As the Chinese stock market crash moves into its third week, there are mounting fears of contagion.
Despite the fact that China is still a fairly closed market, there is great deal of international interest in Chinese securities, even if there is not much ownership. Only 1.6% of Shanghai market-cap is foreign owned.
provides a sample of market commentary.
Nigel Green, chief executive officer of DeVere Group
“Much of the world’s attention is on Greece right now. Whilst it is right that investors keep a close eye on the Greek saga, one eye must remain firmly on the burgeoning crisis in China.
“With the Chinese stock market losing a third of its value since mid-June, which is about equivalent to the UK’s entire economic output last year, or in other terms the GDP of Greece every two days for the last ten days, this has all the makings of morphing into a major financial crisis.”
Jeremy Lawson, chief economist, Standard Life Investments
“A hard landing in China would obviously be a large negative shock for the global economy, representing as it does 12% of global GDP and 18% of global manufacturing exports. Some countries stand to lose the most from any failure of China to stabilise growth. On the commodities front, countries like Australia, Brazil, Canada, Chile and Peru stand out. In manufacturing - Hong Kong, Korea, Malaysia, Singapore and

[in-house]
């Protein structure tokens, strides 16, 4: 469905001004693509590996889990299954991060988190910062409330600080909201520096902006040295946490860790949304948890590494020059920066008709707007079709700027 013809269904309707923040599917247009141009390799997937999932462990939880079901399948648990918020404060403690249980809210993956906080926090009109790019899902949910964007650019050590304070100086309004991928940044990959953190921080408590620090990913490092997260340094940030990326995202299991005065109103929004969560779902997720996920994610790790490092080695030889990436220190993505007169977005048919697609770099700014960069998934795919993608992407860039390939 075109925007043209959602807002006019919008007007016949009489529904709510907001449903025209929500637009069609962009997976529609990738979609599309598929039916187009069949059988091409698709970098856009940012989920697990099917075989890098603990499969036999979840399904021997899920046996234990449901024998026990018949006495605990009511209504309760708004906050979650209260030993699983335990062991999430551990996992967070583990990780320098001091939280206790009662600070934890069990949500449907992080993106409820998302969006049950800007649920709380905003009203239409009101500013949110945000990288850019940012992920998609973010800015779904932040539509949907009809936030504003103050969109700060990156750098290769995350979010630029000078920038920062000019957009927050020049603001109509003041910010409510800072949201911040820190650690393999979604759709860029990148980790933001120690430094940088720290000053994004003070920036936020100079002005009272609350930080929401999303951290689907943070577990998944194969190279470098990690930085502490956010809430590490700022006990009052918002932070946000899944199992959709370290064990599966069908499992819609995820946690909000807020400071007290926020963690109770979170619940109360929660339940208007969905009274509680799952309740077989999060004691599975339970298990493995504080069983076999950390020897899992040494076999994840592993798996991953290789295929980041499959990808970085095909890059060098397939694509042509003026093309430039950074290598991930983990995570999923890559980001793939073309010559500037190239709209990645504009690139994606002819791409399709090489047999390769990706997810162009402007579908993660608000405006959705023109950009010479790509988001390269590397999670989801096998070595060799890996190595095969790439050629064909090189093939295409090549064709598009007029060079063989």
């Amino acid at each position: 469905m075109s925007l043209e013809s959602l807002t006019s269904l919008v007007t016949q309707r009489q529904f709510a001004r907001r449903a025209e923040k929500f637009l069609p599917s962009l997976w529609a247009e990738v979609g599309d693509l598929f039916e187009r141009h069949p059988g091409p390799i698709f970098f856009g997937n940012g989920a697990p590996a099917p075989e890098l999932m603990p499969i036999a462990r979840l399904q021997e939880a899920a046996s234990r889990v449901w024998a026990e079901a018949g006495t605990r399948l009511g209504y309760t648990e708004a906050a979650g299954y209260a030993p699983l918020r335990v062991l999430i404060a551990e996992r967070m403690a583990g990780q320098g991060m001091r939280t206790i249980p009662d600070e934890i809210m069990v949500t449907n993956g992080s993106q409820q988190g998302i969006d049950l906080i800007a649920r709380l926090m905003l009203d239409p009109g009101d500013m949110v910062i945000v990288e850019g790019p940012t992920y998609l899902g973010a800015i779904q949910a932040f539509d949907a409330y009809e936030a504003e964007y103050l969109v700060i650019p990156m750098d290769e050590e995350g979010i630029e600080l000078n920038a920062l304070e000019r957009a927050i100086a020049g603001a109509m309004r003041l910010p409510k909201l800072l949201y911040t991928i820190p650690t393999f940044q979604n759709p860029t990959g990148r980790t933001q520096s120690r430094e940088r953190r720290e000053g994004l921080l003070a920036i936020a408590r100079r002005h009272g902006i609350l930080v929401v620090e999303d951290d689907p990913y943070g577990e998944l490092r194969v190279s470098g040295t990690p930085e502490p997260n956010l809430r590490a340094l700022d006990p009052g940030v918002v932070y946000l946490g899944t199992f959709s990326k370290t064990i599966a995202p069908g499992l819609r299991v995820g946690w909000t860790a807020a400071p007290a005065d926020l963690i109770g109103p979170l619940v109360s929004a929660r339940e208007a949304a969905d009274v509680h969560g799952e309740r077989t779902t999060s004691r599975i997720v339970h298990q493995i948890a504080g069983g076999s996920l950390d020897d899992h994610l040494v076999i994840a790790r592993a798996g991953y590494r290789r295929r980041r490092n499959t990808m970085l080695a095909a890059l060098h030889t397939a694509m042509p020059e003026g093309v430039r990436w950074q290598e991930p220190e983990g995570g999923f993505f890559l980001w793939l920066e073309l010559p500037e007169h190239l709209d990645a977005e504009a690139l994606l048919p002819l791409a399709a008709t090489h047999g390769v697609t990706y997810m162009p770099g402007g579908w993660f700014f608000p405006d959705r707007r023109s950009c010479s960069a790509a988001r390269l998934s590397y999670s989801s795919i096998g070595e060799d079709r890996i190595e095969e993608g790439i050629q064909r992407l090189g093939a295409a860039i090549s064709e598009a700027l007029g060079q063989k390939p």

Taiwan are most exposed. Whilst developed economies like Germany export a sizable amount of capital goods to China.”
Desmond Tjiang, portfolio manager of Hong Kong and Greater China Equities at Pinebridge
“The recent government intervention and the suspension of trading for as much as 20% of A-shares, based on market-capitalisation, has raised moral hazard concerns, as well as highlighting issues relating to liquidity and capital controls.”
“The reform agenda also seems to be slowing, given the government’s near-term focus on the stock market. Therefore, two of the factors that we were previously positive on China – namely, liquidity and reform - have been put on hold for now.”
Sean Yokota, head of Asia strategy at Nordic bank, SEB
“We’ve been in Shanghai for the last 1.5 weeks and we think there are three reasons to not be overly concerned. First, fundamental risk, such as economic growth, is limited. China’s equity market is disconnected from fundamentals and doesn’t correlate with real GDP growth. The equity market is young and more influenced by liquidity conditions and shift in government policy, such as financial market liberalisation. Just as the equity market rise hasn’t boosted the economy, the fall shouldn’t hurt as well.
“Second, risk to the financial system is small. Fall in equity market is not leading to tight liquidity conditions. Banks have had limited impact from the collapse in equity market. They did not participate in the huge surge in the market over the last four months and their share price has remained stable.
“Third, contagion risk is limited. Foreigners own 644 billion renminbi (€95 billion) or just 1.6% of the Shanghai market-cap. There is little risk of foreign capital outflow that will make the equity sell off lead to currency instability. If your capital account is closed, you don’t need to impose capital controls like Greece.”
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